Where you live can affect your health. And now that theory has been documented and the results are online to view at CountyHealthRankings.org.
Researchers at The University of Wisconsin and the Robert Wood Foundation compared every county within each state. The report is divided into two main categories. First, they measured two types of health outcomes: how long people live (mortality) and how healthy people feel while alive (morbidity). Mortality was defined as the number of premature deaths (before age 75). For morbidity, they used the measures of health-related quality of life (their overall health, their physical health, their mental health) and also looked at birth outcomes (in this case, babies born with a low birthweight).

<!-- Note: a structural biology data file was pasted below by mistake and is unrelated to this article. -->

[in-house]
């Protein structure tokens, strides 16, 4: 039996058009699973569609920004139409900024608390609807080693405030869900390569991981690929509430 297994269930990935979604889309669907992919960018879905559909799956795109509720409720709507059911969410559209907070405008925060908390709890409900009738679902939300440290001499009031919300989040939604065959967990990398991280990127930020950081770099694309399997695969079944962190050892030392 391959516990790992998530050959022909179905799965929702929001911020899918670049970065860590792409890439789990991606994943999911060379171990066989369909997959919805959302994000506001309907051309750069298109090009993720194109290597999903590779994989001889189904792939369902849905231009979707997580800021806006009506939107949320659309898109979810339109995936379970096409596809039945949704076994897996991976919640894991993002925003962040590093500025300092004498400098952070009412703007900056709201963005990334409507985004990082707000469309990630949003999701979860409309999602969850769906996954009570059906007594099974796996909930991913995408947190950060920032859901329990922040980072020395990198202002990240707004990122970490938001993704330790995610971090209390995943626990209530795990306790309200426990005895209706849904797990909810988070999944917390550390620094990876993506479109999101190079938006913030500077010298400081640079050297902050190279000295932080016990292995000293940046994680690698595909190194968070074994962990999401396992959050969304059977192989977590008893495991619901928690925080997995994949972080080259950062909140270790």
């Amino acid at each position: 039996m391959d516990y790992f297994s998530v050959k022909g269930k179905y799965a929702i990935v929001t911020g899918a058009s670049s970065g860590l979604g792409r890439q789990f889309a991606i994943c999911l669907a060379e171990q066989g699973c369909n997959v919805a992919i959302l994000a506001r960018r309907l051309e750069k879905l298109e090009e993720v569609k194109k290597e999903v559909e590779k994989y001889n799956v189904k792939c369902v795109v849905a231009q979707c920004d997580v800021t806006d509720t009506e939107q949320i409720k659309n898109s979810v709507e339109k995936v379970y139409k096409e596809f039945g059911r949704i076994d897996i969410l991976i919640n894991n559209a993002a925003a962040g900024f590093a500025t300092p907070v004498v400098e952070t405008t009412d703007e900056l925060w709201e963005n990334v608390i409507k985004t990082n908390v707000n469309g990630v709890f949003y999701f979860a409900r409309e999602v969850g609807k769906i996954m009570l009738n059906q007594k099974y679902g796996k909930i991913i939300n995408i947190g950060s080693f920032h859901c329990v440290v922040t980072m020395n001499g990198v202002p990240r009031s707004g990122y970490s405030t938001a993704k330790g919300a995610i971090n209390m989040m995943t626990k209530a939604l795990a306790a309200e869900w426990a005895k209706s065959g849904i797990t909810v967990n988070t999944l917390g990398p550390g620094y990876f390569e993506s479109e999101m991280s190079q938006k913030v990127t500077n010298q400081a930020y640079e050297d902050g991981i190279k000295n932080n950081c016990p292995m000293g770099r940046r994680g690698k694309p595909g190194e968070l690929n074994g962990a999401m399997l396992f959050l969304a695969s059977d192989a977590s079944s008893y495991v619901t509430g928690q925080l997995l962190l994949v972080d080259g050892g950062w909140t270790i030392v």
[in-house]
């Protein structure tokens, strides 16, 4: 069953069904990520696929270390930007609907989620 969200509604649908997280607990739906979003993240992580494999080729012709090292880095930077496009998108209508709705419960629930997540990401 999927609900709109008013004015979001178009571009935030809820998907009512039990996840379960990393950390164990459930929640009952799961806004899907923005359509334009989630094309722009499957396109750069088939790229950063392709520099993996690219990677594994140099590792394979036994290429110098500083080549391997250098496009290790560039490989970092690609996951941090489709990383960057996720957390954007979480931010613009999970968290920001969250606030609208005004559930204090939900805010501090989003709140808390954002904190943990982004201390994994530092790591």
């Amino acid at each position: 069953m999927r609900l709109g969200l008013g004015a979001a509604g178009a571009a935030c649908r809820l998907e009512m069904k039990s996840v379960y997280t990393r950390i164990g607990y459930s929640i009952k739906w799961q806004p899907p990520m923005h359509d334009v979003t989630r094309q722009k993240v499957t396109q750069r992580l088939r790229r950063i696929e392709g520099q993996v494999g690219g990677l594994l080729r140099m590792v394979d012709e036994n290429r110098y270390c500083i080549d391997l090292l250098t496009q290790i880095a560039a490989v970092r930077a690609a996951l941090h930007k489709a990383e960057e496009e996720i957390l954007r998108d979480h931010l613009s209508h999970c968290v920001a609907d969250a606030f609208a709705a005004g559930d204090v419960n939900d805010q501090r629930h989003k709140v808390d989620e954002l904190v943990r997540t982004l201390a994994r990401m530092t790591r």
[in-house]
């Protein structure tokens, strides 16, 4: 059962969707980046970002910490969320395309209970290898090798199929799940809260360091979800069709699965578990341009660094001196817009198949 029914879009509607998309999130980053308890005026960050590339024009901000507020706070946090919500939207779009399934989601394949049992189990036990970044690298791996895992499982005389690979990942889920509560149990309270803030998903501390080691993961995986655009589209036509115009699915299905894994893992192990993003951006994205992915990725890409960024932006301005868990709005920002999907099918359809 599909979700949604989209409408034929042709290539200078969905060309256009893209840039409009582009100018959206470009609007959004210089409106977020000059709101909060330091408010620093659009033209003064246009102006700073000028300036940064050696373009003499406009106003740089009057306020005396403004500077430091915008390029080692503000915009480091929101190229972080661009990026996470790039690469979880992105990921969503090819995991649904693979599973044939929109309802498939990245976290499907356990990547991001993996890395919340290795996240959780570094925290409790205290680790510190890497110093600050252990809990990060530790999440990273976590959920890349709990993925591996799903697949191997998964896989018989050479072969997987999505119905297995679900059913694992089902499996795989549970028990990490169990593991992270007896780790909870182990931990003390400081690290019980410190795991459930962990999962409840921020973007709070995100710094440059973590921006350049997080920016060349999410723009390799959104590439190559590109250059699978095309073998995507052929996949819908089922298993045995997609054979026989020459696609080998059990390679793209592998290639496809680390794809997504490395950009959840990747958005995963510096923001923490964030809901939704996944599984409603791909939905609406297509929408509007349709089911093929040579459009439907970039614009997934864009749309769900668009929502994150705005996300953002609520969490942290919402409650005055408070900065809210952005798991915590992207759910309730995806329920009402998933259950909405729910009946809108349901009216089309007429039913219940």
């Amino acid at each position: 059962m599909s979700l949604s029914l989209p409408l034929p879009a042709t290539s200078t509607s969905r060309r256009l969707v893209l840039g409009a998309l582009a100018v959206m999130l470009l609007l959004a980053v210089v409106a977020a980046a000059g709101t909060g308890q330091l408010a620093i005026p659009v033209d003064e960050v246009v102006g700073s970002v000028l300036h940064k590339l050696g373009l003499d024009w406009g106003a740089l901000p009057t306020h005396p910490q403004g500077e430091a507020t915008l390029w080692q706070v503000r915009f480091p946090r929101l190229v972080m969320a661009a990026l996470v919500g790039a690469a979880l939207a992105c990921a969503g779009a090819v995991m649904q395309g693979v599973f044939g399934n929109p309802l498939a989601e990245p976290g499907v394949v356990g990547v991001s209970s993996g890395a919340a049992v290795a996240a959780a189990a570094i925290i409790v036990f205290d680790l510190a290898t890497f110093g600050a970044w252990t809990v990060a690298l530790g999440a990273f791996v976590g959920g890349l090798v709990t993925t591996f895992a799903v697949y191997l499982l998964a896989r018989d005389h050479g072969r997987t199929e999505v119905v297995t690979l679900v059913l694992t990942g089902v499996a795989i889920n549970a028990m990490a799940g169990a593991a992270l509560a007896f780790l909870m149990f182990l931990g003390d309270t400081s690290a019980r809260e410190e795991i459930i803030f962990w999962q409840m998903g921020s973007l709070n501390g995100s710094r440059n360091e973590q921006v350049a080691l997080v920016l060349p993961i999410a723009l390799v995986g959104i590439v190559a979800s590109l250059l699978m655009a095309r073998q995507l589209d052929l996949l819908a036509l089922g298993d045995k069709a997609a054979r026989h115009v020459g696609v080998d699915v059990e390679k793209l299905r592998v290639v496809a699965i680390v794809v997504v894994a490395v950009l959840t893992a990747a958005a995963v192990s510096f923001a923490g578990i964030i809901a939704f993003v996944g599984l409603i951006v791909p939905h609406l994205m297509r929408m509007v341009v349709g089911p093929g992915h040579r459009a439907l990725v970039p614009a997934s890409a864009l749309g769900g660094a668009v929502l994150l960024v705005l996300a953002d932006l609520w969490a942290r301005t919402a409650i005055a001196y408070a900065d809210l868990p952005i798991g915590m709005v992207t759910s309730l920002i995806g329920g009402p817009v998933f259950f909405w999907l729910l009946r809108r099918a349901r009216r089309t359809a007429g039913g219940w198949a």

Second, Health Factors are measured. These factors represent what influences the health of a county. Researchers measured four types of health factors: health behaviors, clinical care, social and economic, and physical environment factors.
Results of the site are not surprising in that wealthier counties tend to have better quality of life than poorer neighbors. In Pennsylvania, for example, number 1 ranked Chester County has a far superior score to that of Philadelphia County, which is ranked near the bottom in that state.